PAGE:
As you can see, we just pass the HTTP request parameters (path, query or form parameters) to the TableSupervisor method interfaces.

Now when we submit a “Start Game” request, it starts a table process. And when we add a player, it updates the in memory state.

Our rewrite is complete! We’ve implemented a fully functional OTP app and wrapped it in a Phoenix web app.

But, you might realize that all of our state will be lost if we restart the app (i.e. every time you deploy), or if the app crashes or the server reboots.

It’s time to talk persistence.

Persistence at the Edge

The application is fully functional as is, and we want to introduce persistence in a way that does not conflict with either the stateless nature of the webserver nor the stateful-and-purely-functional nature of the core OTP app.

What if we inject persistence? We can optionally inject callbacks into our server processes to handle persistence of each action.

For instance, creating a new table would go from this:

# table_server.ex
  def init({table_id, table_name, buyin_chips, buyin_dollars}) do
    table ={id: table_id, name: table_name, buyin_dollars: buyin_dollars, buyin_chips: buyin_chips})
    {:ok, table}

to this:

# table_server.ex
  def init({table_id, table_name, buyin_chips, buyin_dollars}) do
    table ={id: table_id, name: table_name, buyin_dollars: buyin_dollars, buyin_chips: buyin_chips})
    {:ok, table}

We add a single call, BullionCore.save_new_table(table), that does whatever it means to “save_new_table”. It could be writing to a file, or saving a row to a database.

How to define this callback?

BullionCore looks like this:

defmodule BullionCore do
  alias BullionCore.Table

  @save_new_table_fn Application.fetch_env!(:bullion_core, :save_new_table_fn)

  def save_new_table(%Table{} = table, save_fn \\ @save_new_table_fn) do

This is Elixir-speak for passing around functions as values.

@save_new_table_fn is a module attribute, in this case it’s used to define a constant. This is retrieved from the “application environment”, i.e. the configuration for :bullion_core, specifically the :save_new_table_fn configuration key.

The save_new_table/2 function turns this method constant into the BullionCore.save_new_table(table) callback we used above. The save_fn parameter is optional, defaulting to the module constant.

We implement the other callbacks the same way:

  • table_lookup(table_id)
  • save_player(table, player)
  • save_buyin(table_id, player_id)
  • save_cashout(table_id, player_id, chip_count)

The implementation of these callbacks for our Phoenix app relies on Ecto, and look like so:

  def save_new_table(%Core.Table{} = table) do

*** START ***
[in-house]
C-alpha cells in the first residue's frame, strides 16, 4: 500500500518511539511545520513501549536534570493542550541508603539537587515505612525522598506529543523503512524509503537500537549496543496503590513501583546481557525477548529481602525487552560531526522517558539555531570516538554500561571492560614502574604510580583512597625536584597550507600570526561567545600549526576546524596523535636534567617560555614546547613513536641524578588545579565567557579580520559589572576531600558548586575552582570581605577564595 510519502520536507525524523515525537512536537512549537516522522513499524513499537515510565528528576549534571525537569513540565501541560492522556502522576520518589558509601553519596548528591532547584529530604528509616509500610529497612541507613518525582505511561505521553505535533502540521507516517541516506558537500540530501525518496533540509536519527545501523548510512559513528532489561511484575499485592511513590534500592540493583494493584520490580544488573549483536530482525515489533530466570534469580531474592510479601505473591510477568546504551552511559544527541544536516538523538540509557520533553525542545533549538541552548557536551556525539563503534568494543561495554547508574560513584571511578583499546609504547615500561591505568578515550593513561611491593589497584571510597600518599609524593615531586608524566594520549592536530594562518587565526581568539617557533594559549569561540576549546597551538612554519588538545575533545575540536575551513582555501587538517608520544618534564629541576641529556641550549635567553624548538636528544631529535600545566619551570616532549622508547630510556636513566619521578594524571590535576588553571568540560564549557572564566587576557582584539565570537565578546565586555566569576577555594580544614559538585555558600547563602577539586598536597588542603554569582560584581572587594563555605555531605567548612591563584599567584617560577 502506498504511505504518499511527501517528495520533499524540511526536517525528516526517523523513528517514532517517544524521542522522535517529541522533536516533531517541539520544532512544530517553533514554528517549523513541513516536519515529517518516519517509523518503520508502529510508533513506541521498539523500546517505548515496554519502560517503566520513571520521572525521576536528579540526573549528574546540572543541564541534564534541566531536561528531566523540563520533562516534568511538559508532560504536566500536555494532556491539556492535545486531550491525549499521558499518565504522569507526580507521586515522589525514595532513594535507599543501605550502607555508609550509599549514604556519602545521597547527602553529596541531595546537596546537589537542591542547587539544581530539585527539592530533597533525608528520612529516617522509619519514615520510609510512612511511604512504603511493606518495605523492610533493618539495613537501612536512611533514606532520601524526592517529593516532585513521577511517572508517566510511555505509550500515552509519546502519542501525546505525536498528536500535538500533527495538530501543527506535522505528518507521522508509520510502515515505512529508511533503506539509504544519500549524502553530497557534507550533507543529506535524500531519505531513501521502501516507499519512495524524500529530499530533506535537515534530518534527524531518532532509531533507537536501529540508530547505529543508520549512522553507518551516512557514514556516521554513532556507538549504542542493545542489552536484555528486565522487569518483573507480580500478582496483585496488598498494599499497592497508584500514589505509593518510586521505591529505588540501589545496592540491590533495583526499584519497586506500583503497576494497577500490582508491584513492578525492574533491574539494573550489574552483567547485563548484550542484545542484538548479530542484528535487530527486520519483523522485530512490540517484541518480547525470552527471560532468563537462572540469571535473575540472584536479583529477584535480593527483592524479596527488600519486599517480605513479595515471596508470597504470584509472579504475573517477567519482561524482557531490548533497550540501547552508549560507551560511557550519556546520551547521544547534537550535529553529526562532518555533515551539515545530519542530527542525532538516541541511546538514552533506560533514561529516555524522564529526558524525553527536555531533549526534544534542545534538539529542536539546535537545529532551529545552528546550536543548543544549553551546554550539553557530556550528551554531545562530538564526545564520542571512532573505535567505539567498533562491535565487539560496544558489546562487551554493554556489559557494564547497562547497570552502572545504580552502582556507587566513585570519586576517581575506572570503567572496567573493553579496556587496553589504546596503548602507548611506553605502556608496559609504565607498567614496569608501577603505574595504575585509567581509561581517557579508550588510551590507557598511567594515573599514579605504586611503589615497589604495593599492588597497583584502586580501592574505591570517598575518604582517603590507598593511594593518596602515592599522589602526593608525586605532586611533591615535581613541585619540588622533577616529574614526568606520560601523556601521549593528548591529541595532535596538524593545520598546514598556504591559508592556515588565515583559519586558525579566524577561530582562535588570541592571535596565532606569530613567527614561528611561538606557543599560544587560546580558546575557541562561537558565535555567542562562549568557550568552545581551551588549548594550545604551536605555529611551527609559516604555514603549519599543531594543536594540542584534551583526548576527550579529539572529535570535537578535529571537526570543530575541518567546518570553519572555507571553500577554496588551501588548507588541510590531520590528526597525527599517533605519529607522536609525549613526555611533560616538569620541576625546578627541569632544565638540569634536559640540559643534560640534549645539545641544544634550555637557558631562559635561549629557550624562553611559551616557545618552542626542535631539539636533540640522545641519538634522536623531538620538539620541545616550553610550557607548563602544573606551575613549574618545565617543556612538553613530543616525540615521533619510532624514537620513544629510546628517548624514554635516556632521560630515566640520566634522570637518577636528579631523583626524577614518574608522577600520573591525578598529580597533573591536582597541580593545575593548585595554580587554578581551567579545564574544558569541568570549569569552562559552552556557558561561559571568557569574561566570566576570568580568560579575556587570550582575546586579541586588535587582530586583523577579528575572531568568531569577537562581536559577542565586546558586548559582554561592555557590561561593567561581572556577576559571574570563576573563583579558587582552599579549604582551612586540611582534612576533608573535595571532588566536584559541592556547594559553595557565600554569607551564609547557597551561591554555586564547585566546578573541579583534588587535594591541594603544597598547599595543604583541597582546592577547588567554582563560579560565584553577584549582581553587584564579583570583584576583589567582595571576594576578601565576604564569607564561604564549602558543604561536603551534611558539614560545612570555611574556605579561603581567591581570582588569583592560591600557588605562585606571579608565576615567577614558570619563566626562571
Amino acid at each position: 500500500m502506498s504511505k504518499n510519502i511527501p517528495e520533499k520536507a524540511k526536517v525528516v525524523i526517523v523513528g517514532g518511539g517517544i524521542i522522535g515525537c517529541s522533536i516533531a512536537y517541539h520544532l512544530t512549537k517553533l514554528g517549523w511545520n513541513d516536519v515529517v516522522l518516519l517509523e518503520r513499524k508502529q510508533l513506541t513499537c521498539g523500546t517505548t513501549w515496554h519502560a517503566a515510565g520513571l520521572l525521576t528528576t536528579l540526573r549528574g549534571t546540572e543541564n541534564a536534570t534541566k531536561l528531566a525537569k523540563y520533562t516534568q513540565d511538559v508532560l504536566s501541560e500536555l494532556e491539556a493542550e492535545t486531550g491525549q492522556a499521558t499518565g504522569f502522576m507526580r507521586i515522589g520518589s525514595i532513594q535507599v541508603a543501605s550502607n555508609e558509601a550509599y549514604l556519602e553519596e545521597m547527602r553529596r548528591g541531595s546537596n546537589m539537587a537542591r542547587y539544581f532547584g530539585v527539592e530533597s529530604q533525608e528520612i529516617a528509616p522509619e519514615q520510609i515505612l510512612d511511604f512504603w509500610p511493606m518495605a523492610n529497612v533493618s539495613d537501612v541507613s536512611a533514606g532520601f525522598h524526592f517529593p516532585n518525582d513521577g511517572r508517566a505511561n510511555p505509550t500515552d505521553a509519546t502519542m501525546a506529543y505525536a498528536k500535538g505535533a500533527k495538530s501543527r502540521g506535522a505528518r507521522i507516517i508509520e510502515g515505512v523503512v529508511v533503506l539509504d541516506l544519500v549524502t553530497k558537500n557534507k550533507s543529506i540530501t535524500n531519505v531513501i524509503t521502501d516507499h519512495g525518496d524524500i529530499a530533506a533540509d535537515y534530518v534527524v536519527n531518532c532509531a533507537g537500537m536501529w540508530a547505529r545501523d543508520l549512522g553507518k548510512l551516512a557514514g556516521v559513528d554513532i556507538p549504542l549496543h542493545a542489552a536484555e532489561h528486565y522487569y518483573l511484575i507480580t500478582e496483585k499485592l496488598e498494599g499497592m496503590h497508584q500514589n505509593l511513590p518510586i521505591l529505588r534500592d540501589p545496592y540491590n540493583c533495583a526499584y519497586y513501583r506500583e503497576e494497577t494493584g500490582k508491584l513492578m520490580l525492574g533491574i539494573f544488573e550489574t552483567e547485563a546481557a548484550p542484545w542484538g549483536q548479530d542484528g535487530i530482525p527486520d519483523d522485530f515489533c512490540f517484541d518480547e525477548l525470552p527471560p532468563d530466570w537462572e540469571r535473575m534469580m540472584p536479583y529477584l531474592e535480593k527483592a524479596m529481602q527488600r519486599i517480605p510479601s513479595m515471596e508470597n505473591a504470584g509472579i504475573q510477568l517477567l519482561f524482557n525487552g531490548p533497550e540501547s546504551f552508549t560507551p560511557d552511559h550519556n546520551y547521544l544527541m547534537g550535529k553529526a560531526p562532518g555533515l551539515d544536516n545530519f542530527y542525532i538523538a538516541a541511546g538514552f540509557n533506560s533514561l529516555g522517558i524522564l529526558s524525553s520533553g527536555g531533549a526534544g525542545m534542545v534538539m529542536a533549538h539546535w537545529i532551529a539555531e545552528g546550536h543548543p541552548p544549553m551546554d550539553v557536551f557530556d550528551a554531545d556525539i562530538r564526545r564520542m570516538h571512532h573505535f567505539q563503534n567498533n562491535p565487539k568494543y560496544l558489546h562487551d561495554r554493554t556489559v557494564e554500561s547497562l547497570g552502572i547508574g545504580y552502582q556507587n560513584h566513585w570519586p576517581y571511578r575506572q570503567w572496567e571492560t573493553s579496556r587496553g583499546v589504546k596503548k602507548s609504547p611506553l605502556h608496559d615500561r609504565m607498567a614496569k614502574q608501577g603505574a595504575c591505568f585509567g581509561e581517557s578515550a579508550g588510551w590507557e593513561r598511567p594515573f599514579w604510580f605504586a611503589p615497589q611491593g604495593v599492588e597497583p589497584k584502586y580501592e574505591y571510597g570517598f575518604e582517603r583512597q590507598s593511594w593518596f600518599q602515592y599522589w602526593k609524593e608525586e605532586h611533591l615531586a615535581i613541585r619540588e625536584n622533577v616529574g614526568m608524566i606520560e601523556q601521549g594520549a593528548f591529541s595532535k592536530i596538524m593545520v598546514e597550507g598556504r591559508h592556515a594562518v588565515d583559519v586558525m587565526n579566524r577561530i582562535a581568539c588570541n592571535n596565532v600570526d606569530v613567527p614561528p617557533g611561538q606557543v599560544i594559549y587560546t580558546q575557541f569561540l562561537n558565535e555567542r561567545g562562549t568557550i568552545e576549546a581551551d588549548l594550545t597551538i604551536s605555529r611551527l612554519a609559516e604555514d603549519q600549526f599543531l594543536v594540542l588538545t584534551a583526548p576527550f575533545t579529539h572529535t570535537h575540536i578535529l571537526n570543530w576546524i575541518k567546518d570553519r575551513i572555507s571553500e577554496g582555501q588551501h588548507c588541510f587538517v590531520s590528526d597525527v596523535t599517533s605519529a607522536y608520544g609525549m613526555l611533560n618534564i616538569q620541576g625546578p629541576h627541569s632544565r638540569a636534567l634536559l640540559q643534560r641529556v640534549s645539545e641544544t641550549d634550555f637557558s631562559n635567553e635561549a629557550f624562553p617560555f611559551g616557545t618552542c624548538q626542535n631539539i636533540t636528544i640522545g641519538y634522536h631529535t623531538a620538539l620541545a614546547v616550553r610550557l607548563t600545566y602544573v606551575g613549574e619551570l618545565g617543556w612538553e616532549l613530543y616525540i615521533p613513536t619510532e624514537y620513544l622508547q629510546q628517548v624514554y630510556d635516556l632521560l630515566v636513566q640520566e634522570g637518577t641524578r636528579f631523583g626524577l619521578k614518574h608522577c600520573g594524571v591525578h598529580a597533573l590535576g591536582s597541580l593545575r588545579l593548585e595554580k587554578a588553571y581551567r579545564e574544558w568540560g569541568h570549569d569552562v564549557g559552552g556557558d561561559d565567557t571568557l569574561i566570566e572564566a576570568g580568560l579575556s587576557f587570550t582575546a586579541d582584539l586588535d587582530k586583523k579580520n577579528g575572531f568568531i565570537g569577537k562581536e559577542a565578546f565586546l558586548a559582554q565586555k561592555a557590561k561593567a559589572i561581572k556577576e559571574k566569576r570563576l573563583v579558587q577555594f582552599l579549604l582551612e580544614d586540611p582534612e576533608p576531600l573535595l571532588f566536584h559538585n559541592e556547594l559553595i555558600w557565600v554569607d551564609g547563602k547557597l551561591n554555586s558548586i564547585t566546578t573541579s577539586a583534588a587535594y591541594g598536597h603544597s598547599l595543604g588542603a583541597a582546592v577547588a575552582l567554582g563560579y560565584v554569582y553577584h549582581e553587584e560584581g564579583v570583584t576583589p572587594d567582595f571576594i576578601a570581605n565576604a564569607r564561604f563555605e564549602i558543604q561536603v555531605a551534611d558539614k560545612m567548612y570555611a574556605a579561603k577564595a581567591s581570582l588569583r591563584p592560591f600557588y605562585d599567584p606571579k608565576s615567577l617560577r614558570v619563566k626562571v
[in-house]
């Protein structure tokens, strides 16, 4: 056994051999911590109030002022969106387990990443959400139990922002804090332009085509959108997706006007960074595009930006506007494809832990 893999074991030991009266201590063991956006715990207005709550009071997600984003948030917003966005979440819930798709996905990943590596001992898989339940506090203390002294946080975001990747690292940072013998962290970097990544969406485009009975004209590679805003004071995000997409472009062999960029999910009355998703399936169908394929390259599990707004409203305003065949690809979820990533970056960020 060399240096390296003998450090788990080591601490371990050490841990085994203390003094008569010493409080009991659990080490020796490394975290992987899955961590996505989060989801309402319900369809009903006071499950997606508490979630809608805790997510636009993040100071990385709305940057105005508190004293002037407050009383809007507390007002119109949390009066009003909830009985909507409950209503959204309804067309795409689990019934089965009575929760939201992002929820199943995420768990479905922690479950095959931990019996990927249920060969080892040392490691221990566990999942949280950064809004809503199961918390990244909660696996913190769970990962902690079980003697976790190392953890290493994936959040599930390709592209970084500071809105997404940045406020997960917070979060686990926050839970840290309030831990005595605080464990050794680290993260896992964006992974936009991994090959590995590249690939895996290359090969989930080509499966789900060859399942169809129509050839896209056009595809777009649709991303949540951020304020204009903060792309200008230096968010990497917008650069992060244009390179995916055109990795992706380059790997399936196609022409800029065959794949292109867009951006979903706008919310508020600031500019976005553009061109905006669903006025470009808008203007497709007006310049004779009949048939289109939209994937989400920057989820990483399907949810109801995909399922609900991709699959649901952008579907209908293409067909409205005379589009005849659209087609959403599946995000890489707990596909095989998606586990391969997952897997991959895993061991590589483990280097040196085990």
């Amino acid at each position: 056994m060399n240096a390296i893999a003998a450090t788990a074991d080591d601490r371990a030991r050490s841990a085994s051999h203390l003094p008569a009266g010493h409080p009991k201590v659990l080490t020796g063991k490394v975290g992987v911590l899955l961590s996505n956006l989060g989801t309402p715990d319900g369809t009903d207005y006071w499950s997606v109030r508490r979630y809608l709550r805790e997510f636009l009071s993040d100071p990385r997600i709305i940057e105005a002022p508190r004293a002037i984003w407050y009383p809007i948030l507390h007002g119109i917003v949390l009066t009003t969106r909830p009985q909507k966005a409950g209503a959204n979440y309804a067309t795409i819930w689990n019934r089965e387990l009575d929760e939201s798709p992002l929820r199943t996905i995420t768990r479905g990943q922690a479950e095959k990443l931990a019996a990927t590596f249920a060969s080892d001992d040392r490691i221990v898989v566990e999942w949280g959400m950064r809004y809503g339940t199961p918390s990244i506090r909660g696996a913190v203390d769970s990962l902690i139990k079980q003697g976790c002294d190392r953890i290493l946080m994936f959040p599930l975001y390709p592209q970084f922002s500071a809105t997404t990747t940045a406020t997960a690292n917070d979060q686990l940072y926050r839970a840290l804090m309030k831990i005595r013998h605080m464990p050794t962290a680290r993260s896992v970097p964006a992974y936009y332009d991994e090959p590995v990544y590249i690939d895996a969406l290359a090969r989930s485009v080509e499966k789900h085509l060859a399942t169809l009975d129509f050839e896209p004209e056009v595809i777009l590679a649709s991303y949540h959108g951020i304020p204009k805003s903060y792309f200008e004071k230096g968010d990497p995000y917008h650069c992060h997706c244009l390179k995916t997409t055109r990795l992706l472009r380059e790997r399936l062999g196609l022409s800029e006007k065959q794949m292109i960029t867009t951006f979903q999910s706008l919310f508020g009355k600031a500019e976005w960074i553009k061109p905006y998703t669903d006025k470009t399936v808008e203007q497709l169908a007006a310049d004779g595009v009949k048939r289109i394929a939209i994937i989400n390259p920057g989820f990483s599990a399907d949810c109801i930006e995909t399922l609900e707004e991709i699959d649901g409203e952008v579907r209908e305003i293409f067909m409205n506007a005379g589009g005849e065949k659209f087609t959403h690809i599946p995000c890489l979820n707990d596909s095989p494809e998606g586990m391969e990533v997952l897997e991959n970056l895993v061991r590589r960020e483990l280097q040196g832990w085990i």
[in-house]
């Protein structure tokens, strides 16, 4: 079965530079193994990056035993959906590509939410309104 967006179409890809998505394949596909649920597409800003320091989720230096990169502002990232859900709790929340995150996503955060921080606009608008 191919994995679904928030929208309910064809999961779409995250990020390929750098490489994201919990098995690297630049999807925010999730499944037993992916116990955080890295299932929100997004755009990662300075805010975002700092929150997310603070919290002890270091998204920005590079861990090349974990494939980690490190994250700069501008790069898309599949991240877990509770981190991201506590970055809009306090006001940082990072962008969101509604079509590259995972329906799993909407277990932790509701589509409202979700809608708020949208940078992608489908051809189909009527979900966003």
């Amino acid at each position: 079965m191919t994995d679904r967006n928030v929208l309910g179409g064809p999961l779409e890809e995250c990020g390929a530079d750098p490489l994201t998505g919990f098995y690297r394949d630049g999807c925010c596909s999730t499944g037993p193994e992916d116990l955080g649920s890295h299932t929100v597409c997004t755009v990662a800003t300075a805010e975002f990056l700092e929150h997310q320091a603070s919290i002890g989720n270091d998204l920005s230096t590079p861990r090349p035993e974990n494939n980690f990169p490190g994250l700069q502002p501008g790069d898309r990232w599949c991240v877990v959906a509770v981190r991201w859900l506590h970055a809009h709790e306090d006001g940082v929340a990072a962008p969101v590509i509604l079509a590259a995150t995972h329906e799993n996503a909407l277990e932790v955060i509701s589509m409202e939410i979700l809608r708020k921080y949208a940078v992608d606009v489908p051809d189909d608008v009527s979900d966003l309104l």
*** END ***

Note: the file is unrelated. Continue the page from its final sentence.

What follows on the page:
buyin_chips: table.buyin_chips,
      buyin_dollars: table.buyin_dollars
    |> Table.changeset()
    |> Repo.insert!

  def lookup_table(table_id) do
    |> Repo.get_by(table_id: table_id)
    |> Repo.preload([players: [:buyins, :cashouts]])
    |> case do
      nil -> nil
      record -> record_to_table(record)

  def save_player(table_id, %Core.Player{name: name, id: player_id} = _player) when is_binary(table_id) do
    |> Repo.get_by!(table_id: table_id)
    |> Ecto.build_assoc(:players, %{name: name, player_id: to_string(player_id)})
    |> Repo.insert!

  def save_buyin(table_id, player_id) when table_player(table_id, player_id) do
    with {:ok, player, table} <- find_player_at_table(table_id, player_id) do
      |> Ecto.build_assoc(:buyins)
      |> Ecto.Changeset.change()
      |> Ecto.Changeset.put_assoc(:table, table)
      |> Repo.insert!

They translate the Core structs to Ecto structs that live in our Phoenix app, then build the queries required to persist the desired update. The queries mostly just insert records: an append-only persistence model complements our fully-functional core quite nicely. They do a bit of stateful relation mapping (e.g. lookup a player’s database row before adding a child cashout row), but transactional isolation isn’t much of a concern: because updates are processed sequentially for each table server, persistence callbacks won’t run concurrently for any single table.

Now we inject our callbacks into the Core via config.exs:

config :bullion_core,
  table_lookup_fn: &Bullion.TableV2.lookup_table/1,
  save_new_table_fn: &Bullion.TableV2.save_new_table/1,
  save_new_player_fn: &Bullion.TableV2.save_player/2,
  save_buyin_fn: &Bullion.TableV2.save_buyin/2,
  save_cashout_fn: &Bullion.TableV2.save_cashout/3

We have persistence!

Recovering State

What we have not covered yet is how the server reloads its state (or “rehydrates”) after a restart.

As implemented, the application does not perform any rehydration upon start-up.

The discerning reader might realize that this introduces a bit of a rough edge to our application. Consider the following:

  1. I start a table (maybe I add players and buyins and cashouts, whatever)
  2. Time passes, the server restarts
  3. I attempt to record a buyin for a player at the table

(3) will result in an error in the application. The running supervisor has no server process managing the game from (1), even though it exists in the database! The error is something like this: